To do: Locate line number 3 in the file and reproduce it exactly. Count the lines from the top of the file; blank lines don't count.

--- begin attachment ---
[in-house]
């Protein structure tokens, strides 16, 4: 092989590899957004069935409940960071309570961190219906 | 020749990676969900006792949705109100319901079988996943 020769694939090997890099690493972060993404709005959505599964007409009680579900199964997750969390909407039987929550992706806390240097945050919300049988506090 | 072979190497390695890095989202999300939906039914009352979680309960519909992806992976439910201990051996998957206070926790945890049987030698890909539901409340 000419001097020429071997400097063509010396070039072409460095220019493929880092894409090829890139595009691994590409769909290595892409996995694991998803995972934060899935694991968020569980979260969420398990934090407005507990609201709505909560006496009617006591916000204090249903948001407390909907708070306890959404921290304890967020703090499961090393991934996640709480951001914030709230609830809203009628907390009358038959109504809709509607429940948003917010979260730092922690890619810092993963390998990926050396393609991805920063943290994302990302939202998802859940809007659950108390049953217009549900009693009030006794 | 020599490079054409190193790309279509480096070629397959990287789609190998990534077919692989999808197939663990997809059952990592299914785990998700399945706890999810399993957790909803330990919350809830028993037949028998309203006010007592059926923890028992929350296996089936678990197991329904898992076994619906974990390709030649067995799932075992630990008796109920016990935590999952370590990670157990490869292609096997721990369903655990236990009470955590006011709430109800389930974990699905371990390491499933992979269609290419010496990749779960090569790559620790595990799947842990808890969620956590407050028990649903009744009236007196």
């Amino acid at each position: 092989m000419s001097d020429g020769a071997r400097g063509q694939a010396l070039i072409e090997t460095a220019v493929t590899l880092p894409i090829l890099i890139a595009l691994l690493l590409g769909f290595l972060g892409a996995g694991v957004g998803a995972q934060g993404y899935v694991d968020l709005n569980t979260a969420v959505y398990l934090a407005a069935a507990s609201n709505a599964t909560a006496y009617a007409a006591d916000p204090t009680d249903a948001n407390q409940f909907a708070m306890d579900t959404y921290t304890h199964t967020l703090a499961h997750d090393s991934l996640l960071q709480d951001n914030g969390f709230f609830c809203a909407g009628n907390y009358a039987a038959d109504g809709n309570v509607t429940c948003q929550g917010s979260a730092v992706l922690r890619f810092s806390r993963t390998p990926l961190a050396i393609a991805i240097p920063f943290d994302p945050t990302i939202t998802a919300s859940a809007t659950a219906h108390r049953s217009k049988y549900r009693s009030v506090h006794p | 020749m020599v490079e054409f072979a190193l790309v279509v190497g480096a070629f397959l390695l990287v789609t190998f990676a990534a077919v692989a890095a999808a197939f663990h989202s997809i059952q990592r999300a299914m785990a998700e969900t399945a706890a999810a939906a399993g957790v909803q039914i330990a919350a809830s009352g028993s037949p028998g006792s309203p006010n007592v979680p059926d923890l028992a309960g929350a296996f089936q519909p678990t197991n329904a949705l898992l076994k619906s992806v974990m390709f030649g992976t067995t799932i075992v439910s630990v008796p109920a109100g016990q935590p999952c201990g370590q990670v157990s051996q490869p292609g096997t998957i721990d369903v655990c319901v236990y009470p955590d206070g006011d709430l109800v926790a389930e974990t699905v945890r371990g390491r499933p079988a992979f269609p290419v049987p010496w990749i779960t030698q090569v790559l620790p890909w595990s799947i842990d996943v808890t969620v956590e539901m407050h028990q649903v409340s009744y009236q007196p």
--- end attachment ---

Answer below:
């Amino acid at each position: 092989m000419s001097d020429g020769a071997r400097g063509q694939a010396l070039i072409e090997t460095a220019v493929t590899l880092p894409i090829l890099i890139a595009l691994l690493l590409g769909f290595l972060g892409a996995g694991v957004g998803a995972q934060g993404y899935v694991d968020l709005n569980t979260a969420v959505y398990l934090a407005a069935a507990s609201n709505a599964t909560a006496y009617a007409a006591d916000p204090t009680d249903a948001n407390q409940f909907a708070m306890d579900t959404y921290t304890h199964t967020l703090a499961h997750d090393s991934l996640l960071q709480d951001n914030g969390f709230f609830c809203a909407g009628n907390y009358a039987a038959d109504g809709n309570v509607t429940c948003q929550g917010s979260a730092v992706l922690r890619f810092s806390r993963t390998p990926l961190a050396i393609a991805i240097p920063f943290d994302p945050t990302i939202t998802a919300s859940a809007t659950a219906h108390r049953s217009k049988y549900r009693s009030v506090h006794p | 020749m020599v490079e054409f072979a190193l790309v279509v190497g480096a070629f397959l390695l990287v789609t190998f990676a990534a077919v692989a890095a999808a197939f663990h989202s997809i059952q990592r999300a299914m785990a998700e969900t399945a706890a999810a939906a399993g957790v909803q039914i330990a919350a809830s009352g028993s037949p028998g006792s309203p006010n007592v979680p059926d923890l028992a309960g929350a296996f089936q519909p678990t197991n329904a949705l898992l076994k619906s992806v974990m390709f030649g992976t067995t799932i075992v439910s630990v008796p109920a109100g016990q935590p999952c201990g370590q990670v157990s051996q490869p292609g096997t998957i721990d369903v655990c319901v236990y009470p955590d206070g006011d709430l109800v926790a389930e974990t699905v945890r371990g390491r499933p079988a992979f269609p290419v049987p010496w990749i779960t030698q090569v790559l620790p890909w595990s799947i842990d996943v808890t969620v956590e539901m407050h028990q649903v409340s009744y009236q007196p």